Luminous recently attended, sponsored and facilitated a workshop at the International Integrated Reporting Council’s (IIRC) global conference, ‘Inspiring global alignment through value creation’. We sponsored the conference as we wanted the opportunity to participate in the discussions, share our experiences as a strategic communications agency with practitioners in the field and be part of the growing movement that is seeing integrated reporting go from strength to strength.
The two-day conference brought together more than 250 delegates, including corporates (i.e. current and potential integrated reporting practitioners), accountants, academics, consultants and NGOs, to discuss, collaborate and share practical examples of how integrated reporting is at the heart of long-term value creation for stakeholders.
Below are some of the key takeaways from the conference:
We know the price of everything, but not always its value
- Not all value created by a business is for shareholders.
- Thinking of the multiple capital model that is at the centre of integrated reporting, natural capital or nature provides so much value that society takes for granted and is not truly accounted for.
- Perhaps this is one reason why humans are driving the natural world to the brink, given the rate of extinction and carbon emissions in recent years.
- In relation to the S&P 500 index, 84% of the value on those corporates’ balance sheets is intangible value – so that’s 84% of value that is not audited or assured but is critical for stakeholders to better understand.
- Will we see the mainstream adoption of the moniker of Chief Value Officer replacing the Chief Financial Officer as integrated reporting becomes more commonplace? Will we see a paradigm shift from a focus on financial capital to long-term value creation?
- As one panellist commented, “the time for rhetoric has passed, and organisational ego needs to be set aside and progress needs to be made”
Climate change requires a response
- The concentration of carbon dioxide in the atmosphere eclipsed 415 parts per million for the first time in human history in May, so it was no surprise to hear that there is considerable pressure on corporates to disclose a carbon reduction strategy in line with the required trajectory to arrest carbon emissions to now accepted 1.5oC temperature rise, according to the Intergovernmental Panel on Climate Change (IPCC) – the 2oC target, set as part of the UN Paris Climate Agreement in 2015, is no longer sufficient.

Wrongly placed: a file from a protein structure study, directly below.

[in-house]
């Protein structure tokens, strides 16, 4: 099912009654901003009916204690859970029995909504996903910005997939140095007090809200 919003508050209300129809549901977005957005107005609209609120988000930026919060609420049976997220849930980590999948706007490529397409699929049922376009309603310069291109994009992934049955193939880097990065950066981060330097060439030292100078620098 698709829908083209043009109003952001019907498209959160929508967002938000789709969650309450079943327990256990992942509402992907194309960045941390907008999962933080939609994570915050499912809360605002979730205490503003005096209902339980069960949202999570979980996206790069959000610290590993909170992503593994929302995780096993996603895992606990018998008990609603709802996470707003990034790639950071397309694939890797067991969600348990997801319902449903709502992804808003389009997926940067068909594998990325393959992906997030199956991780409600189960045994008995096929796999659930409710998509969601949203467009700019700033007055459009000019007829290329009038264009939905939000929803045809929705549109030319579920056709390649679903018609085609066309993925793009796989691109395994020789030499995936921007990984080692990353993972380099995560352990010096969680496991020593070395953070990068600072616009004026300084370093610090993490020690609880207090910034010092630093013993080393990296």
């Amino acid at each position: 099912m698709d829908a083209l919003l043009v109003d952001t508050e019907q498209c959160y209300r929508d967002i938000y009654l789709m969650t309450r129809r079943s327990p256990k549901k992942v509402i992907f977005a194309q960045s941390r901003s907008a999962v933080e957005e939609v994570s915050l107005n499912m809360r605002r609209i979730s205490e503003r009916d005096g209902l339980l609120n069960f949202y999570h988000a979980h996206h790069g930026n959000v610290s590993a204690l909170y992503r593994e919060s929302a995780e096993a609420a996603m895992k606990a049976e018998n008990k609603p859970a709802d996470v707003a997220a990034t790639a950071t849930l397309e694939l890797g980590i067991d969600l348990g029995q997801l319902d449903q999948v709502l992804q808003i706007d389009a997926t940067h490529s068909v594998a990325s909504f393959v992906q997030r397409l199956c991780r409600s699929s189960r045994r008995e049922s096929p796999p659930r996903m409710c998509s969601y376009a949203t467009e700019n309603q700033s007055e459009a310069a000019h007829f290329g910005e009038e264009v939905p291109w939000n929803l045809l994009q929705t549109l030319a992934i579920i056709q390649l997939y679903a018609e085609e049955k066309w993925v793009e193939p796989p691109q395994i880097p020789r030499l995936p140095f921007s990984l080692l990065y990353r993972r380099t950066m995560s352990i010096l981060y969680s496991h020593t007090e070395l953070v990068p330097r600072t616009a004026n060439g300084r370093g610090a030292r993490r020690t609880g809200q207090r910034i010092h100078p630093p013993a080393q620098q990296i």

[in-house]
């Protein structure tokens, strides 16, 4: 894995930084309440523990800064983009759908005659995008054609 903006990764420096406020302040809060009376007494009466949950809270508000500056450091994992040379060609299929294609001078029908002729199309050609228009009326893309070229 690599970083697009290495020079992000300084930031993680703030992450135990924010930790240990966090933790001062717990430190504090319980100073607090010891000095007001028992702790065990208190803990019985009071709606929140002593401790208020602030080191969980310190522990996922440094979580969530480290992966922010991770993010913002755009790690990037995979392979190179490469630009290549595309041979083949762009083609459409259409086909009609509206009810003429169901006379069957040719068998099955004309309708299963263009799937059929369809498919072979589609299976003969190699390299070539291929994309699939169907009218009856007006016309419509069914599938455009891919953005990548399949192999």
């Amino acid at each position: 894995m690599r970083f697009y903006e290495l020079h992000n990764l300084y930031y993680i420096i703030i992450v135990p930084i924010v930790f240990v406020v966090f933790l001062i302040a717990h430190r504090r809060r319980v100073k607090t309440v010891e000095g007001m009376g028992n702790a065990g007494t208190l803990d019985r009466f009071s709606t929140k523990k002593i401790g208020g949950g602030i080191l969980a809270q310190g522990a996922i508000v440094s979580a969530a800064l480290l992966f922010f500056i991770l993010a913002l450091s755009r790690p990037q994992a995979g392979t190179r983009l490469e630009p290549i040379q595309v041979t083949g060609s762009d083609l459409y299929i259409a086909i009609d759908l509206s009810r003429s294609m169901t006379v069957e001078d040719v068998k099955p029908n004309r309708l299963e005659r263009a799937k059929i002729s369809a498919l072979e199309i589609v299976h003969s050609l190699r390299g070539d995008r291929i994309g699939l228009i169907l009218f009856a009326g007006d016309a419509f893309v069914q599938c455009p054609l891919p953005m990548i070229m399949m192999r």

- There is an increasing trend to see a Task Force on Climate-related Financial Disclosures (TCFD) statement published by a corporate – it’s a powerful disclosure because climate value at risk information is forward-looking in contrast to reporting a carbon footprint, which is backward-looking – the emissions have already happened.
- Within the financial sector, it’s only a matter of time until a TCFD statement becomes a mandatory requirement as part of the reporting process.
- Climate risk needs to be embedded within an organisation’s strategy and processes for it to properly succeed.
Simplifying reporting frameworks
- Preparers of annual reports relayed that, increasingly, ‘reporting fatigue’ was turning into ‘reporting paralysis’, such is the burden to keep up with addressing new rules, regulations and changes to reporting frameworks.
- There was a clear message that further alignment between standards is imperative. Step forward the Corporate Reporting Dialogue (CRD) working group, which is tasked with trying to create convergence of the disparate standards, and reduce confusion and complexity amongst the ‘big six’ standards that are well established and adopted in the sustainability reporting space. These are as follows: